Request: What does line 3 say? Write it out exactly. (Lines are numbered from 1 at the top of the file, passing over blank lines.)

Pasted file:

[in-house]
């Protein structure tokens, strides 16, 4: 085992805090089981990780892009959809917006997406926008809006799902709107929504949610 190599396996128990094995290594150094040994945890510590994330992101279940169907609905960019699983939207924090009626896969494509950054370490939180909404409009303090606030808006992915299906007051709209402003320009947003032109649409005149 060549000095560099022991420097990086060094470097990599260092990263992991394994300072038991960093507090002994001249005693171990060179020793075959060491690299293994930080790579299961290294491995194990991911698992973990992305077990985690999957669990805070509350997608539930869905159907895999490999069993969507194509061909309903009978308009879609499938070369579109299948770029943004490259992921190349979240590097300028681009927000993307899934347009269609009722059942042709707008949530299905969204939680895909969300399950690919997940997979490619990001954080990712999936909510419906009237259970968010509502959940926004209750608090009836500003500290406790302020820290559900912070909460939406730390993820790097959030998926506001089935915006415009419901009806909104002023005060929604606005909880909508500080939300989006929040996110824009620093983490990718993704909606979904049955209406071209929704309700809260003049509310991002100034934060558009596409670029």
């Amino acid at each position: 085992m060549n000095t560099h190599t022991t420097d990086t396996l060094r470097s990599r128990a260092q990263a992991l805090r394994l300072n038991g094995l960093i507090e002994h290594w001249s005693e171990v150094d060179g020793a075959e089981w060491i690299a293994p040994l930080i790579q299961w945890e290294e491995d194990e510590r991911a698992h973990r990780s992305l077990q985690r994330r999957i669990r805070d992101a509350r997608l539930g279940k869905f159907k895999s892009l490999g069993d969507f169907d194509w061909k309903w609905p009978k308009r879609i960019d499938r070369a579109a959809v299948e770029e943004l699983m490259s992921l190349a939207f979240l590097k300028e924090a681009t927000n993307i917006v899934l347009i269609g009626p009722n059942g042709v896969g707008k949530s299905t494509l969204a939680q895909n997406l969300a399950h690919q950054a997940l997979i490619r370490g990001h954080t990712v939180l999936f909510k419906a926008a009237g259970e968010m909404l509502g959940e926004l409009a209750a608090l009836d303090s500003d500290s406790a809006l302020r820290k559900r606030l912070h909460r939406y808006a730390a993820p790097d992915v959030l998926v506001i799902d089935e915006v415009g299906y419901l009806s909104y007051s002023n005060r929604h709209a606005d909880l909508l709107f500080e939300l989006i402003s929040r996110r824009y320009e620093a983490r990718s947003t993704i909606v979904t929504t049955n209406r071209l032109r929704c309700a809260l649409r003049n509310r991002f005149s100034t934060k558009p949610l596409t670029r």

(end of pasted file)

């Amino acid at each position: 085992m060549n000095t560099h190599t022991t420097d990086t396996l060094r470097s990599r128990a260092q990263a992991l805090r394994l300072n038991g094995l960093i507090e002994h290594w001249s005693e171990v150094d060179g020793a075959e089981w060491i690299a293994p040994l930080i790579q299961w945890e290294e491995d194990e510590r991911a698992h973990r990780s992305l077990q985690r994330r999957i669990r805070d992101a509350r997608l539930g279940k869905f159907k895999s892009l490999g069993d969507f169907d194509w061909k309903w609905p009978k308009r879609i960019d499938r070369a579109a959809v299948e770029e943004l699983m490259s992921l190349a939207f979240l590097k300028e924090a681009t927000n993307i917006v899934l347009i269609g009626p009722n059942g042709v896969g707008k949530s299905t494509l969204a939680q895909n997406l969300a399950h690919q950054a997940l997979i490619r370490g990001h954080t990712v939180l999936f909510k419906a926008a009237g259970e968010m909404l509502g959940e926004l409009a209750a608090l009836d303090s500003d500290s406790a809006l302020r820290k559900r606030l912070h909460r939406y808006a730390a993820p790097d992915v959030l998926v506001i799902d089935e915006v415009g299906y419901l009806s909104y007051s002023n005060r929604h709209a606005d909880l909508l709107f500080e939300l989006i402003s929040r996110r824009y320009e620093a983490r990718s947003t993704i909606v979904t929504t049955n209406r071209l032109r929704c309700a809260l649409r003049n509310r991002f005149s100034t934060k558009p949610l596409t670029r």